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The Whole Truth About Whole Grains

A loaf of whole grain bread.
(Image credit: <a href=''>Whole grain bread photo</a> via Shutterstock)

An old high school friend of mine was in town for the weekend, and I was glad to be able to spend some time catching up.

I cooked a nice balanced meal for her to enjoy with me and my family. It was really a great night. But after the plates were cleared, she remarked that she didn't expect to see such a large helping of brown rice on every plate.

I wasn't surprised. I know how confused we all are about carbohydrates, and I also know why.

In the 1970s, Dr. Robert Atkins waged war on carbohydrates, advocating a high-protein, no-carb diet for optimal health and weight loss. Millions jumped on board and sent carbohydrates packing, and the carb's reputation hasn't been the same since.

But, the American Heart Association (AHA) warns that a low-carb diet may not be a healthy diet, stating on its website that "diets low in carbohydrates are likely to lack sufficient amounts of essential nutrients." If you're following a carb restricted diet, you might not be getting enough vitamins, minerals and fiber for optimal health.

That's why the AHA and the U.S. Department of Agriculture recommend including whole grains in your daily diet. But, don't go running to the cookie jar just yet. These aren't just any carbohydrates we're talking about — these are the healthy foods that are low in saturated fat, trans fat and cholesterol.

If you're concerned about gaining weight, you might still be thinking about the wrong kind of carbohydrates. Sugar is a carbohydrate, but no one is advocating adding more sugar to your diet. On the other hand, whole grains such as rice are a welcome addition.

A Tufts University study this year showed that children and adults who eat rice regularly consume significantly more iron, potassium, B vitamins (including folate), vitamin D, phosphorous, magnesium, copper and zinc. These people also consumed a lower percentage of calories from fat than the study participants who didn't eat rice regularly. It's important to note that this study was funded by the Rice Foundation, but it does support the dietary advice given by the AHA and USDA.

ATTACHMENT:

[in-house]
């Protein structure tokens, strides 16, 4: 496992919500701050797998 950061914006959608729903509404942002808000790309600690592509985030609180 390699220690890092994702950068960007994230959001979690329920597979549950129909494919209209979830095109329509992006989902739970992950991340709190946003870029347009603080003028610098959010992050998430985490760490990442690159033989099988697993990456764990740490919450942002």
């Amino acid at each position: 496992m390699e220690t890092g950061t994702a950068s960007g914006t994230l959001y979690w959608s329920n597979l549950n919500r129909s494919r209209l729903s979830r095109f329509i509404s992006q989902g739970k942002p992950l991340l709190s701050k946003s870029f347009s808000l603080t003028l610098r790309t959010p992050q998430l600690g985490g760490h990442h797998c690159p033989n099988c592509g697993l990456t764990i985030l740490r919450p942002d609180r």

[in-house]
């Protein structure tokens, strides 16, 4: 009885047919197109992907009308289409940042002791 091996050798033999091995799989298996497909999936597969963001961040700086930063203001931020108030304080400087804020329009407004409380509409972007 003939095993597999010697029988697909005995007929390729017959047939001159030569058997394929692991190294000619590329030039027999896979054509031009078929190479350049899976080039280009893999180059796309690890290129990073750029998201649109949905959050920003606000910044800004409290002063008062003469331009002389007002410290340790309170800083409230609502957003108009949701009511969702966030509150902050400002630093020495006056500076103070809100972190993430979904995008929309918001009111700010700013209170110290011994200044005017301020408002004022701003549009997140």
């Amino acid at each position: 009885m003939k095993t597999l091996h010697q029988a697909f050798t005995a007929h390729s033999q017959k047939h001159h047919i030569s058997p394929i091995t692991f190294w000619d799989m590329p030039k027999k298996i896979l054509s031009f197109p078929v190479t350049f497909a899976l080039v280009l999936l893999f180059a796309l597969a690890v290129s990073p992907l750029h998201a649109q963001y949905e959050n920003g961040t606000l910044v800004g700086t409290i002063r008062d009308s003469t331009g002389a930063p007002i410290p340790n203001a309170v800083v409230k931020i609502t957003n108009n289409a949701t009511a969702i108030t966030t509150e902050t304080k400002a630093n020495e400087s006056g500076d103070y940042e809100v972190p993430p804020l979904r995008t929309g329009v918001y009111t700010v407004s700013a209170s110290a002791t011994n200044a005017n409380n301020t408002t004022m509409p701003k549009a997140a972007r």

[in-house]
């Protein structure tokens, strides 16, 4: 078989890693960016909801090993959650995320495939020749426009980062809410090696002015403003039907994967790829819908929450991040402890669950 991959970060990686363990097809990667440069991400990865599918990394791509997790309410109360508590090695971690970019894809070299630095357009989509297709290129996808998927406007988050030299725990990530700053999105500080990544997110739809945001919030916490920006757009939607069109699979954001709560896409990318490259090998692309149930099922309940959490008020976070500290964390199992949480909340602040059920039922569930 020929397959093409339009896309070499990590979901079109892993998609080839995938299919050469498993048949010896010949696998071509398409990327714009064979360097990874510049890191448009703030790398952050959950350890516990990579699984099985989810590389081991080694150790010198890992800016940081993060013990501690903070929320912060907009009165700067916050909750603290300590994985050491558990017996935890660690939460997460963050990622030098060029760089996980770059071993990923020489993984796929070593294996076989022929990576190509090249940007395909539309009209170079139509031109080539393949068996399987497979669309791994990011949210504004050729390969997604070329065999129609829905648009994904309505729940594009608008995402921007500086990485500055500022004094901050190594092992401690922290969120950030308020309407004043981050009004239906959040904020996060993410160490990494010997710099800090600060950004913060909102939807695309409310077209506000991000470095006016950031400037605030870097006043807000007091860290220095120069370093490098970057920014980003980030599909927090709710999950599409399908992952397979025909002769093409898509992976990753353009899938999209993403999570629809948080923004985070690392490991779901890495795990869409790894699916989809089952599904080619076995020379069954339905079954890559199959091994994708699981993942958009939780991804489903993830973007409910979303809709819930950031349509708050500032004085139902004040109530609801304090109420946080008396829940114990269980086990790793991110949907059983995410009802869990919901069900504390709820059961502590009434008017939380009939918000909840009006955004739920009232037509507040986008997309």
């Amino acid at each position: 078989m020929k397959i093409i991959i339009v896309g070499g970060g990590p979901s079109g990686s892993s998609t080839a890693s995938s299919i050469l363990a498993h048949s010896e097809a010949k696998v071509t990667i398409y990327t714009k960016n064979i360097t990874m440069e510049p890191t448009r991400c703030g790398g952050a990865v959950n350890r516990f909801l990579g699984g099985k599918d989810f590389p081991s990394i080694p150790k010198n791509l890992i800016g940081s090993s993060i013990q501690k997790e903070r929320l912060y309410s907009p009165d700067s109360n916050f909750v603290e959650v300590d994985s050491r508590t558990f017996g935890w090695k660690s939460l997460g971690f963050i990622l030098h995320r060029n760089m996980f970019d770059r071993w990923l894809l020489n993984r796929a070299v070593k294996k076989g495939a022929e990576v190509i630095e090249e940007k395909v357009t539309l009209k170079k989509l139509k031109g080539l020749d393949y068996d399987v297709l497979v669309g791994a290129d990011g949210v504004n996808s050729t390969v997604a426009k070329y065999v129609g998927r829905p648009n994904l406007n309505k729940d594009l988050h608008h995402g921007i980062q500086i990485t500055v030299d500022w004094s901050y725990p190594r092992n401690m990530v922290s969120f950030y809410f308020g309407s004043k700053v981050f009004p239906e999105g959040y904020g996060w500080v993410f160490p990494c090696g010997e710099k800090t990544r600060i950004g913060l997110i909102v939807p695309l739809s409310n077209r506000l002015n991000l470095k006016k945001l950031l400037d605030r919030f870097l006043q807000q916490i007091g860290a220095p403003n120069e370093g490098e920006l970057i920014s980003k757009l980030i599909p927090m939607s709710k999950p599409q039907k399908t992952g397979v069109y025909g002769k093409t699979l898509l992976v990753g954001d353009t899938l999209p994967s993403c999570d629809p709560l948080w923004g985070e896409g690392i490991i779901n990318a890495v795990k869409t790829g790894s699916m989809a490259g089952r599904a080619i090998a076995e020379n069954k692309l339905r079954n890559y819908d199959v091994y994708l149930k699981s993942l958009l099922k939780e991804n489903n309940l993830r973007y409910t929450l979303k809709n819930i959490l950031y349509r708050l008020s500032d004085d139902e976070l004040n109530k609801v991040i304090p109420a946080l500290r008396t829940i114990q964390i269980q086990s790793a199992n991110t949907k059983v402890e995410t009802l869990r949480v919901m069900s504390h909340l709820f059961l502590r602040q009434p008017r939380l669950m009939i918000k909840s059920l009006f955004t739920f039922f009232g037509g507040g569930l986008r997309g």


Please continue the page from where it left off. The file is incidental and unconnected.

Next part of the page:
Brown rice and wild rice are complete, whole grain foods, but rice isn't the only whole grain you should consider. Actually, keeping to just one whole grain would be boring and unnecessary. There are many nutritious whole grains that you can add to your diet.

Here are just a few:

  • Quinoa: Quinoa is the grain that isn't really a grain. It's actually a seed, but it contains a lot of the same nutrients as grains, including fiber, phosphorous, magnesium and iron.
  • Old-fashioned rolled oats: These make for a quick breakfast that's packed with fiber and B vitamins.
  • Rye bread: Rye is a good replacement for white bread because it's very high in fiber, and contains very little fat.

Healthy Bites appears on MyHealthNewsDaily on Wednesdays. Deborah Herlax Enos is a certified nutritionist and a health coach and weight loss expert in the Seattle area with more than 20 years of experience. Read more tips on her blog, Health in a Hurry!